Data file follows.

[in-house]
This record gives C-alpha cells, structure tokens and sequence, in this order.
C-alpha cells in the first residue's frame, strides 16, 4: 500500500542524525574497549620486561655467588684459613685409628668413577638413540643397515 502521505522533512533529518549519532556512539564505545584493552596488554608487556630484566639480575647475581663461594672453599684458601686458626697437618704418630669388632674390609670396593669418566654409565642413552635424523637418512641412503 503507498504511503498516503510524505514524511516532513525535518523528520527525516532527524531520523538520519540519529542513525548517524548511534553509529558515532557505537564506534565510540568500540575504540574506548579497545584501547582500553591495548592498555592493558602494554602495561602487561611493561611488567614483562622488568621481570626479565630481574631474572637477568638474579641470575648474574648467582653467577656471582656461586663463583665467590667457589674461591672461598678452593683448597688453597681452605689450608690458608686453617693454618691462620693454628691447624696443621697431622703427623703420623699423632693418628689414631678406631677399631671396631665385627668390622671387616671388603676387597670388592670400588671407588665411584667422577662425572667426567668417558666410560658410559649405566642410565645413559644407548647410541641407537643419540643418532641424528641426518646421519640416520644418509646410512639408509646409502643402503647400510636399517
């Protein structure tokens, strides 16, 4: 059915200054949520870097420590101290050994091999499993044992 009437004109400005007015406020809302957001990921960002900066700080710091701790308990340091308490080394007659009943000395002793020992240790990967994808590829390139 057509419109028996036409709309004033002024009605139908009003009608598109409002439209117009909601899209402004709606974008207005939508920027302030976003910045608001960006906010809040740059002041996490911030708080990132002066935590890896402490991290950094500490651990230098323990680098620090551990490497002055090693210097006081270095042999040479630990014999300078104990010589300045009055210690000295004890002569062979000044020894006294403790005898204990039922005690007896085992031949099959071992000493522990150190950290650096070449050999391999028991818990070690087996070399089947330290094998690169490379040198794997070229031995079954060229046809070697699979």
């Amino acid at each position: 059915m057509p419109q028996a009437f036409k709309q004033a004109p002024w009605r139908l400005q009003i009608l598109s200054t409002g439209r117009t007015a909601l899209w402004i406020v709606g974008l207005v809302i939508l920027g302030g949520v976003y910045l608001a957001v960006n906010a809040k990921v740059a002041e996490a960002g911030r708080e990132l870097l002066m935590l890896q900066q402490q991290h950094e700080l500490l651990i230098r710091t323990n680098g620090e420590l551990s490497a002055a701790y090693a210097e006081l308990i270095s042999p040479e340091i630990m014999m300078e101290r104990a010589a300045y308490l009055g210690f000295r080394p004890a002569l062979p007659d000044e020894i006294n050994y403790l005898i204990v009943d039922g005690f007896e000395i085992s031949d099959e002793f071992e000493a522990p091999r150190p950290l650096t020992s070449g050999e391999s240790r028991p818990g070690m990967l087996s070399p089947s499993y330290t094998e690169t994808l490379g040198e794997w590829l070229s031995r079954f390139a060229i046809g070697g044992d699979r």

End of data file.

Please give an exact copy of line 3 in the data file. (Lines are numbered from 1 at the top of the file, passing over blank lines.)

C-alpha cells in the first residue's frame, strides 16, 4: 500500500542524525574497549620486561655467588684459613685409628668413577638413540643397515 502521505522533512533529518549519532556512539564505545584493552596488554608487556630484566639480575647475581663461594672453599684458601686458626697437618704418630669388632674390609670396593669418566654409565642413552635424523637418512641412503 503507498504511503498516503510524505514524511516532513525535518523528520527525516532527524531520523538520519540519529542513525548517524548511534553509529558515532557505537564506534565510540568500540575504540574506548579497545584501547582500553591495548592498555592493558602494554602495561602487561611493561611488567614483562622488568621481570626479565630481574631474572637477568638474579641470575648474574648467582653467577656471582656461586663463583665467590667457589674461591672461598678452593683448597688453597681452605689450608690458608686453617693454618691462620693454628691447624696443621697431622703427623703420623699423632693418628689414631678406631677399631671396631665385627668390622671387616671388603676387597670388592670400588671407588665411584667422577662425572667426567668417558666410560658410559649405566642410565645413559644407548647410541641407537643419540643418532641424528641426518646421519640416520644418509646410512639408509646409502643402503647400510636399517